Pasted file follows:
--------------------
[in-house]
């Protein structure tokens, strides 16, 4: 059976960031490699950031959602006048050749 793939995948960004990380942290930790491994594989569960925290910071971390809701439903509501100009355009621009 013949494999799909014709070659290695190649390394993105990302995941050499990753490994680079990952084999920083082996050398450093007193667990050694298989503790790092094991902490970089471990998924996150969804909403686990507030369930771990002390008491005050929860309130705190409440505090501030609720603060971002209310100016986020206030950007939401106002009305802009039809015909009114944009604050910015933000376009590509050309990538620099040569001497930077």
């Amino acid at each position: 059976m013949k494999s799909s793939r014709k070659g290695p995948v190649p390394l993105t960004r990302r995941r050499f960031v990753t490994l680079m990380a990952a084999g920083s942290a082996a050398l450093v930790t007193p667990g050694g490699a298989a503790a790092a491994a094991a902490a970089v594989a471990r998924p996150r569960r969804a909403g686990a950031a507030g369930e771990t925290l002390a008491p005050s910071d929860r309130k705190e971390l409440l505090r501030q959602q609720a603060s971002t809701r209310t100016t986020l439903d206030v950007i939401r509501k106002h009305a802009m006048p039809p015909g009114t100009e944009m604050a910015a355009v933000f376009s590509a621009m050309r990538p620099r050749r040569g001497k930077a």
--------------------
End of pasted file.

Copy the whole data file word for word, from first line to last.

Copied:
[in-house]
């Protein structure tokens, strides 16, 4: 059976960031490699950031959602006048050749 793939995948960004990380942290930790491994594989569960925290910071971390809701439903509501100009355009621009 013949494999799909014709070659290695190649390394993105990302995941050499990753490994680079990952084999920083082996050398450093007193667990050694298989503790790092094991902490970089471990998924996150969804909403686990507030369930771990002390008491005050929860309130705190409440505090501030609720603060971002209310100016986020206030950007939401106002009305802009039809015909009114944009604050910015933000376009590509050309990538620099040569001497930077």
């Amino acid at each position: 059976m013949k494999s799909s793939r014709k070659g290695p995948v190649p390394l993105t960004r990302r995941r050499f960031v990753t490994l680079m990380a990952a084999g920083s942290a082996a050398l450093v930790t007193p667990g050694g490699a298989a503790a790092a491994a094991a902490a970089v594989a471990r998924p996150r569960r969804a909403g686990a950031a507030g369930e771990t925290l002390a008491p005050s910071d929860r309130k705190e971390l409440l505090r501030q959602q609720a603060s971002t809701r209310t100016t986020l439903d206030v950007i939401r509501k106002h009305a802009m006048p039809p015909g009114t100009e944009m604050a910015a355009v933000f376009s590509a621009m050309r990538p620099r050749r040569g001497k930077a």